ROTEMTM analyses were performed three times during the study period: prior to administration of the study drugs (T0), immediately after surgery (T1), and 24 h after surgery (T2). Blood samples for ROTEMTM analyses were drawn from an indwelling arterial catheter. Clot formation, propagation, and strength were evaluated extrinsically (EXTEM, extrinsically activated test with tissue factor) and intrinsically (INTEM, intrinsically activated test using ellagic acid). In addition, an extrinsically activated test was performed using the platelet-blocking substance cytochalasin D (FIBTEM, fibrin-based extrinsically activated test with tissue factor and the platelet inhibitor cytochalasin D) for the separate evaluation of functional fibrin polymerization without platelet activity. All ROTEMTM analyses were performed according to standard protocols with a minimum running time of 60 min by a designated experienced anesthesiologist (JWL).

During regular postoperative follow-ups, the patients were examined for any clinical evidence of TXA-related adverse events, such as clinically evident thromboembolic or neurologic events, until 3 months after the surgery.

Statistical analysis

The primary objective of this study was to compare blood loss and transfusion requirement between the TXA and control groups. The secondary objective was to evaluate the hemostatic effect of TXA by performing ROTEMTM analyses. For a statistical power of 0.80, a group size of at least 23 was obtained from calculations to detect a large effect size of 0.85 by using a two-tailed test (α = 0.05) [6]. Considering potential dropout rates, investigators decided to enroll 25 patients per group. Data are presented as mean ± standard deviation or median (interquartile range) for continuous variables based on the Kolmogorov-Smirnov normality test or number of patients (percentage) for categorical variables. Student's t-test or Mann-Whitney U-test was used depending on the underlying distribution to detect differences in results between the TXA and control groups. Repeatedly measured variables, such as hemoglobin/Hct, PLT, PT, and aPTT were analyzed using linear mixed models with Bonferroni correction. Statistical analyses were performed using SPSS for Windows (version 23.0; SPSS Inc., Chicago, IL, USA). P < 0.05 was considered statistically significant.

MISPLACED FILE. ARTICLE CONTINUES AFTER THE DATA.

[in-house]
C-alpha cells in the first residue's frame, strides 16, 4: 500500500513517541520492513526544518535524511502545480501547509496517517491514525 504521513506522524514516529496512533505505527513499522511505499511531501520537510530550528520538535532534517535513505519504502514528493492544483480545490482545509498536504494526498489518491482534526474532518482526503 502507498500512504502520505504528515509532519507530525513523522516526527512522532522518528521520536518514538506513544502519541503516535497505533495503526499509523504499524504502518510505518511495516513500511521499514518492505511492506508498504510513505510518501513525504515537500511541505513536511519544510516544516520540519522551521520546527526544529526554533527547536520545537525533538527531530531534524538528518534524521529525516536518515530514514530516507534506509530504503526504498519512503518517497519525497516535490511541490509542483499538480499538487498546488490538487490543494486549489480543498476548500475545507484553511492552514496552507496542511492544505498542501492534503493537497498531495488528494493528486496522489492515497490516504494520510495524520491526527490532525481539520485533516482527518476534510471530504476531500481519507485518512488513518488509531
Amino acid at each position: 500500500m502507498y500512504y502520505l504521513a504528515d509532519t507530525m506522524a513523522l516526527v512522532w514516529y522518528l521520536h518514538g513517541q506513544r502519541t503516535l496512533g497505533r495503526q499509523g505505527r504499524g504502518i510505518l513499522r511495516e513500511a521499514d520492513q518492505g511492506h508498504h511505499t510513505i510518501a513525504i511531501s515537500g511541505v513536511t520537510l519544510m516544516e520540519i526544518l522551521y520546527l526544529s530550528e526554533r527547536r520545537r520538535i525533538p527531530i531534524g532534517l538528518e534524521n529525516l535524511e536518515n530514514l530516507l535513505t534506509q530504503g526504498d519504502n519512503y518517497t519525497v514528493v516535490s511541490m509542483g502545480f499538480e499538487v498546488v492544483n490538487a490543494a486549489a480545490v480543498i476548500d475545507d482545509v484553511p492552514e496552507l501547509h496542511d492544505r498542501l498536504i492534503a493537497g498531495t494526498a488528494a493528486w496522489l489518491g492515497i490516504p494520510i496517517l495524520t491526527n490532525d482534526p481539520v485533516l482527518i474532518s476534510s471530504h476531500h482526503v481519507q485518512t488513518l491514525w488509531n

Results

Fifty patients, aged 4 months to 5 years, were enrolled in the study from July 2014 to March 2016. Two patients in the TXA group were excluded from the analysis because of an error in the ROTEMTM analysis. Patient demographics and surgery-related data were comparable between the two groups (Table 1).

Intraoperative blood loss was significantly lower in the TXA group than it was in the control group (81 vs. 116 mL/kg; P = 0.003). Although the same transfusion guidelines were followed for both groups, the amount of blood products administered intraoperatively was significantly lower in the TXA group than it was in the control group [packed RBC, 49 vs. 65 mL/kg, P = 0.010; fresh frozen plasma (FFP), 19 vs. 28 mL/kg, P = 0.038]. Moreover, no patient in the TXA group was administered a blood product postoperatively, except for two patients who were administered FFP on postoperative day 1 (Table 2). The amount of crystalloid administered during surgery was comparable between the two groups; however, a significantly smaller volume of colloids was administered intraoperatively in the TXA group than in the control group (17 vs. 20 mL/kg, P = 0.026). Although the number of patients treated with diuretics and the amount of diuretics administered perioperatively were comparable between the two groups (data not shown), urine output was lower in the TXA group than it was the control group on postoperative day 1 (59.4 vs. 80.0 mL/kg, P = 0.010; Table 2).

 Table 1 

Patient Characteristics and Surgery-related Data.

TXA (n=23)Control (n=25)P-value
Age (months)12 (7-22)14 (8-30)0.380
Male, n (%)14 (61)10 (40)0.153
Height (cm)76.7 ± 8.180.0 ± 11.40.256
Weight (kg)10.1 ± 2.310.7 ± 2.60.430
Preoperative Medical Problem, n (%)*11 (48)13 (52)0.775
Concomitant Features, n (%)**6 (26)8 (32)0.656
Diagnosis, n (%)
Sagittal8 (35)7 (28)0.616
Metopic2 (9)0 (0)0.136
Unilateral coronal5 (22)2 (8)0.182
Bilateral coronal2 (9)3 (12)0.711
Lambdoid2 (9)3 (12)0.711
Multiple4 (17)10 (40)0.088
Duration of Surgery (min)264.0 ± 75.1262.6 ± 48.40.939
Duration of Anesthesia (min)326.1 ± 58.4352.4 ± 45.30.086

Values are mean ± standard deviation, median (interquartile range), or number of patients (percentage).

TXA: tranexamic acid; ASA: American Society of Anesthesiology physical status classification.

* Preoperative medical problems: Abnormal electrocardiogram, abnormal chest x-ray, mildly increased serum liver enzyme levels (aspartate aminotransferase and alanine aminotransferase)

**Concomitant features: Structural heart disease, hypothyroidism, hydrocephalus, diagnosed with Crouzon, Apert syndrome, Chiari malformation.